24 Hour Toll Free Help

Reasonable Doubt

« Back to Glossary

Definition - What does Reasonable Doubt mean?

Reasonable doubt is the highest legal standard in the United States and is the standard of proof used in criminal trials. Federal jury instructions describe finding a defendant guilty "beyond a reasonable doubt" as "proof of such a convincing character that a reasonable person would not hesitate to rely and act upon it in the most important of his own affairs".

Reasonable doubt may occur in a jury trial after the jury hears all of the prosecutor's evidence in a criminal case and does not believe the evidence was compelling enough to erase doubts that the crime was actually committed or the defendant was the person who perpetuated the crime.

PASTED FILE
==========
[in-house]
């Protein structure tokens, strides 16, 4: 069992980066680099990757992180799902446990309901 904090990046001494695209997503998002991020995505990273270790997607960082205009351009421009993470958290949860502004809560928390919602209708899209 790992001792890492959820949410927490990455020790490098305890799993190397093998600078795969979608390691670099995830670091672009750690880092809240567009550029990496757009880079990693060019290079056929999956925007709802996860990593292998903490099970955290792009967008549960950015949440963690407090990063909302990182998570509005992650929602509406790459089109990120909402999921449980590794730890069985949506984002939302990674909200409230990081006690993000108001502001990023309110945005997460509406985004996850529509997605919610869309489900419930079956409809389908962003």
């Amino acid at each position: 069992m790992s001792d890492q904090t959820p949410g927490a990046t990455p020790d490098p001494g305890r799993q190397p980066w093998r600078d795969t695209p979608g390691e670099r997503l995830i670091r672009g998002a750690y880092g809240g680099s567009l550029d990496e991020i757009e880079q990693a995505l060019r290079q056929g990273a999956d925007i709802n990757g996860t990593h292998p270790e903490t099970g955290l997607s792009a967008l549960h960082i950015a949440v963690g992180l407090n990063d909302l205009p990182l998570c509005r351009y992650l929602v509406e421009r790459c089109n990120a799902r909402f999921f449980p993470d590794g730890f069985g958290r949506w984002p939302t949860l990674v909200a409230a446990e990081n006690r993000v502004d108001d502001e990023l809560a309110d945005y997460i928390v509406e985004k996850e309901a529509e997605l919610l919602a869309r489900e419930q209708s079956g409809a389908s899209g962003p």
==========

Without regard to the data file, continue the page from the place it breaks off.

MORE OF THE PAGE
Reasonable doubt is used in criminal trials because the courts acknowledge that the defendant's liberty is challenged. Lower burdens of proof exist in civil trials where the prosecution must only prove that there is a preponderance of evidence or that the prosecution has more evidence than the defense. Proving criminal cases "beyond a reasonable doubt" is based on "a fundamental value determination of our society that it is far worse to convict an innocent man than to let a guilty man go free."

Related Links

« Back to Glossary

Browse DUI Terms Alphabetically:
A | B | C | D | E | F | G | H | I | J | L | M | N | O | P | R | S | T | U | V | W | Z | ALL